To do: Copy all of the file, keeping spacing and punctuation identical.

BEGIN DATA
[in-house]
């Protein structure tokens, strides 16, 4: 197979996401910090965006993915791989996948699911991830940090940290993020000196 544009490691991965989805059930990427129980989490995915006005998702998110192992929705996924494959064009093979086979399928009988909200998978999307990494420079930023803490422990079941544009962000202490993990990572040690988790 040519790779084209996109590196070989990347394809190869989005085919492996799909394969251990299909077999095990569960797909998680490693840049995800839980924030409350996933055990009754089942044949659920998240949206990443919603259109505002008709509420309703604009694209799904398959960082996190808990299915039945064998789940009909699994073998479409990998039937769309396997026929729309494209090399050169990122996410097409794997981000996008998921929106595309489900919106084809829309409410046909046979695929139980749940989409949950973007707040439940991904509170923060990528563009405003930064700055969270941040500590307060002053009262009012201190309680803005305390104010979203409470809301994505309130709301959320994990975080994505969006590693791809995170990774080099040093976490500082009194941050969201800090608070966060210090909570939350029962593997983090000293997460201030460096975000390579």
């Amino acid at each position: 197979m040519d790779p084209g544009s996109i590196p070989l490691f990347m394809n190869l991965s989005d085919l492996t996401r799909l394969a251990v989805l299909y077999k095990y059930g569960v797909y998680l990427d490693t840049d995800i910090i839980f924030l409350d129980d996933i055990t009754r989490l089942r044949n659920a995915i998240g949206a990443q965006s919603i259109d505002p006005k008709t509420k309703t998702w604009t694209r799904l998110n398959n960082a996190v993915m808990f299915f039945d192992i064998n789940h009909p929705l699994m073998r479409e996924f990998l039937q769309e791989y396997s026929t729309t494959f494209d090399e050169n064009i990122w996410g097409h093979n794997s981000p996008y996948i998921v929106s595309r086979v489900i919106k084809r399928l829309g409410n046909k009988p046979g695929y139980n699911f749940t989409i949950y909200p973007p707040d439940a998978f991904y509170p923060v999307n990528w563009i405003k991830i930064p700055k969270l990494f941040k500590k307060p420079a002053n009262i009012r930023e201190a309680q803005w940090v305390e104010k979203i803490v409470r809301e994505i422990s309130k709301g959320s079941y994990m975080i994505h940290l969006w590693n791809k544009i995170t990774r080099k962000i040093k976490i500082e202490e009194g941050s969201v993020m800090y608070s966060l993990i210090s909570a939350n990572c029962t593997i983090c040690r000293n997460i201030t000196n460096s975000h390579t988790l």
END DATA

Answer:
[in-house]
């Protein structure tokens, strides 16, 4: 197979996401910090965006993915791989996948699911991830940090940290993020000196 544009490691991965989805059930990427129980989490995915006005998702998110192992929705996924494959064009093979086979399928009988909200998978999307990494420079930023803490422990079941544009962000202490993990990572040690988790 040519790779084209996109590196070989990347394809190869989005085919492996799909394969251990299909077999095990569960797909998680490693840049995800839980924030409350996933055990009754089942044949659920998240949206990443919603259109505002008709509420309703604009694209799904398959960082996190808990299915039945064998789940009909699994073998479409990998039937769309396997026929729309494209090399050169990122996410097409794997981000996008998921929106595309489900919106084809829309409410046909046979695929139980749940989409949950973007707040439940991904509170923060990528563009405003930064700055969270941040500590307060002053009262009012201190309680803005305390104010979203409470809301994505309130709301959320994990975080994505969006590693791809995170990774080099040093976490500082009194941050969201800090608070966060210090909570939350029962593997983090000293997460201030460096975000390579």
């Amino acid at each position: 197979m040519d790779p084209g544009s996109i590196p070989l490691f990347m394809n190869l991965s989005d085919l492996t996401r799909l394969a251990v989805l299909y077999k095990y059930g569960v797909y998680l990427d490693t840049d995800i910090i839980f924030l409350d129980d996933i055990t009754r989490l089942r044949n659920a995915i998240g949206a990443q965006s919603i259109d505002p006005k008709t509420k309703t998702w604009t694209r799904l998110n398959n960082a996190v993915m808990f299915f039945d192992i064998n789940h009909p929705l699994m073998r479409e996924f990998l039937q769309e791989y396997s026929t729309t494959f494209d090399e050169n064009i990122w996410g097409h093979n794997s981000p996008y996948i998921v929106s595309r086979v489900i919106k084809r399928l829309g409410n046909k009988p046979g695929y139980n699911f749940t989409i949950y909200p973007p707040d439940a998978f991904y509170p923060v999307n990528w563009i405003k991830i930064p700055k969270l990494f941040k500590k307060p420079a002053n009262i009012r930023e201190a309680q803005w940090v305390e104010k979203i803490v409470r809301e994505i422990s309130k709301g959320s079941y994990m975080i994505h940290l969006w590693n791809k544009i995170t990774r080099k962000i040093k976490i500082e202490e009194g941050s969201v993020m800090y608070s966060l993990i210090s909570a939350n990572c029962t593997i983090c040690r000293n997460i201030t000196n460096s975000h390579t988790l």